Anyway, thanks for your input, really...hopefully I'll have more to contribute as I start getting deeper into my research...

kvond said...

MEM: "The lynching of the de Witts is a smart suggestion, maybe a bit more dramaturgical than I'm comfortable with, but then...I'm not really comfortable with any of it."

kvond; Of course I'm working blind, trying to envision musically something I have never heard (your style), but the de Witt occassion can certainly be handled with your vision of "...repetitious, semi-obsessive, small-scale movements". It need only be Spinoza behind his door (grinding lenses, writing propositions), but "harkened" to the disturbance. There need not be any actual reference to the violent events themselves, or even his "ultimi barbarorum". The tension of the outside turmoil, if only faintly heard, would make perhaps a counter point to the serene isolation Borges imagines...but alas, just a thought.

Another thought would be Leibniz's visit to Spinoza's room, which I believe Goldstein dramatizes in her "Betraying Spinoza". I threw the book out before I got that passage, but it could be fecund.

If you are going to make 60 minutes of repetitious, small movements, then perhaps a very slight variation could be the difference between day and night. The circular repetitions of lens-grinding in the day, the crouched proposition writing at night. If one put these in the context of Spinoza's death, his tuburcolosis, maybe something interesting.

Another idea might be a kind of dance performance which is structured on the Ethics. The Five Parts could be interpreted (liberally), as five parts of Dance (I remember Deleuze saying that something that is overlooked in Spinoza is tempo, and how FAST the fifth part, the passing into intutitive knowledge is). I'm not sure how much conceptual-expressional work you want to do, but it certainly would make an interesting performance if you moved from God, to Mind, Affects, Bondage, Intuition. If there were two dancers, lens-grinding could be done as a repetious sub-part, while the Ethics was performed as an evolution of a kind, by another.

Anyways, some thoughts. And thank you for the good words as to the weblog.

MEM said...

kvond: Thanks for following up...

The "repetitive, semi-obsessive, small-scale" approach I mentioned is not really something I already do, I was in fact referring to Spinoza's grinding and polishing, as well as Borges' extension of that polishing into the philosophy-as-diamond metaphor. And this obsessive refinement and reworking seemed like the most obvious musical entry point to start looking at.

And so yes, this "audio polishing", let's call it, could easily be part of the de Witt angle as well, or any angle I guess.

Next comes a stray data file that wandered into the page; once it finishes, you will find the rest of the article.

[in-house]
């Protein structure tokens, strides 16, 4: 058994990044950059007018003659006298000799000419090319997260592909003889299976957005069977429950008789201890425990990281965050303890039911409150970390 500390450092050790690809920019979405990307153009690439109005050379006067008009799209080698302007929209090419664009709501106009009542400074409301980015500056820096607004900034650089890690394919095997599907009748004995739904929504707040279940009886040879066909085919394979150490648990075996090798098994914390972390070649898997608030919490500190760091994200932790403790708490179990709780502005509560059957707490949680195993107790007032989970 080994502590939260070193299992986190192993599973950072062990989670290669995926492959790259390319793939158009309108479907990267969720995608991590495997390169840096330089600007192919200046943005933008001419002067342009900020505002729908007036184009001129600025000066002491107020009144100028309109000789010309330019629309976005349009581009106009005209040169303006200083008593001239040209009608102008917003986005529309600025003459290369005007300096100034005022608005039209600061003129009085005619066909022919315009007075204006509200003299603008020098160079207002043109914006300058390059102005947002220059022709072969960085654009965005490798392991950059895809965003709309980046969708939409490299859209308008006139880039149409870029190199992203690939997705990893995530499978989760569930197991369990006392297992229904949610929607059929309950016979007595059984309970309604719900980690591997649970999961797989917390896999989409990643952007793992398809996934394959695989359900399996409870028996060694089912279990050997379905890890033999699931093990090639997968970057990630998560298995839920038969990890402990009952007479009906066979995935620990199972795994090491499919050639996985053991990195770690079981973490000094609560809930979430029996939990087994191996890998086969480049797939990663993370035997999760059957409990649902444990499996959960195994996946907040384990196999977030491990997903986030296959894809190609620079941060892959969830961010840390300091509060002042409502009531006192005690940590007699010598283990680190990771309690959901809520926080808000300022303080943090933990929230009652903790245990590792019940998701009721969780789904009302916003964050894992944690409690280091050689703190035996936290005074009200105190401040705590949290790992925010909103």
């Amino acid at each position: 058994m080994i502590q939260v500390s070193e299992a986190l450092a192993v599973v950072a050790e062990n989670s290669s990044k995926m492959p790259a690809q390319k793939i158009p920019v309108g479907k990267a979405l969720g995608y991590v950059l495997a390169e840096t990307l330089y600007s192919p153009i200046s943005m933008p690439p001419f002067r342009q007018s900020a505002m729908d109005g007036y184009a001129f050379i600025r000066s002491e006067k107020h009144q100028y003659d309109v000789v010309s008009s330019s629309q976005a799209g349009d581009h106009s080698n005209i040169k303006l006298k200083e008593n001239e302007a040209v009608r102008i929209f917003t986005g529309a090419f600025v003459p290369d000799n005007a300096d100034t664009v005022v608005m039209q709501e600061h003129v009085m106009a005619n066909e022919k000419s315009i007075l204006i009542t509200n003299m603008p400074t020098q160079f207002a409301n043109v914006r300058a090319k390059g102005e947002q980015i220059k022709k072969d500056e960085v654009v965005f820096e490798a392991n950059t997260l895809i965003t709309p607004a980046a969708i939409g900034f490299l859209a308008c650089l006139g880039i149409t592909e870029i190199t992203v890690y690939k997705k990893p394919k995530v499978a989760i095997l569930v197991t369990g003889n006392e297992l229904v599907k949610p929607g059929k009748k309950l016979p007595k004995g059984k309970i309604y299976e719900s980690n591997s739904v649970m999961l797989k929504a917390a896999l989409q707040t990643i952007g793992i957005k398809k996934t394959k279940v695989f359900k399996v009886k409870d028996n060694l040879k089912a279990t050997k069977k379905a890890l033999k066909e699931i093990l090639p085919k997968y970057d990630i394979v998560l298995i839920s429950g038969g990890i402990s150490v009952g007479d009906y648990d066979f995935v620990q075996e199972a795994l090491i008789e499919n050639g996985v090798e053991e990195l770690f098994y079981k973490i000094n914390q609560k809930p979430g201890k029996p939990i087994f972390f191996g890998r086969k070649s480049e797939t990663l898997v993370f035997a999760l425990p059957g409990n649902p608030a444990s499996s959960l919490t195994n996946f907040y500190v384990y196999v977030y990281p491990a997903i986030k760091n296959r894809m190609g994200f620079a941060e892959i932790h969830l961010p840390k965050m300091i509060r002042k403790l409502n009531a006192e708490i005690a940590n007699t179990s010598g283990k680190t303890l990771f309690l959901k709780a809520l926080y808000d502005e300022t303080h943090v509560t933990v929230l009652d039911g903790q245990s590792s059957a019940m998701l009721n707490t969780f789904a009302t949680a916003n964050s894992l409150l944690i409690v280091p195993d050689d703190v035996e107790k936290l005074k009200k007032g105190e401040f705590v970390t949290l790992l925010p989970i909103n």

I've been thinking about the Leibniz story for some weeks now, I've been reading Matthew Stewart's book...and I think I've decided to leave it alone, maybe because I prefer the idea that we don't really know what happened when they were together.

Just yesterday I skimmed the Goldstein book and was turned off by her writing, decided I'd never make it through.

I also skimmed Ethics for the first time yesterday, and yes, I may just start there. Something that I do do musically is work in discrete but connected 90-second blocks that could be seen as a succession of interrelated problems to be solved.

I was initially avoiding this because a good friend of mine wrote a piece a few years ago based on Ethics...but maybe it just makes sense.

I'm still thinking. Thanks again for your valuable input, it helps.

kvond said...

MEM: "I also skimmed Ethics for the first time yesterday, and yes, I may just start there. Something that I do do musically is work in discrete but connected 90-second blocks that could be seen as a succession of interrelated problems to be solved."

kvond: Well, this gives us 45 blocks with which to build a 60 minute piece. I have been thinking of writing a novel which takes certain problematic, interesting propositions from the Ethics, and using them as emblems for sections. I can see something of the same process for a musical piece. The structure of the Ethics, (look at its cross-references, from one proposition proof to another proposition, they actually strikes me as quite musical, leading to variations and return).

I have no idea what your creative/conceptual music process is, but perhaps Spinoza's "Proposition" "Proof" "Scholium" "Corollary" structures could provide scaffolding. Interesting propositions to approach would be E2p13, E1p18, E2p7,
EIIIp35 E5p19, just to suggest few.

Anyways, not sure that any of these are productive for you, but you asked for ideas.

Its amazing how disappointing that Goldstein book is...I go through periods when I read everything on spinoza I can get my hands on...but perhaps it opens up Spinoza to some minds that would never find him interesting. I don't know which kind of persons that cross-sectoin would be, but at least she told HER Spinoza.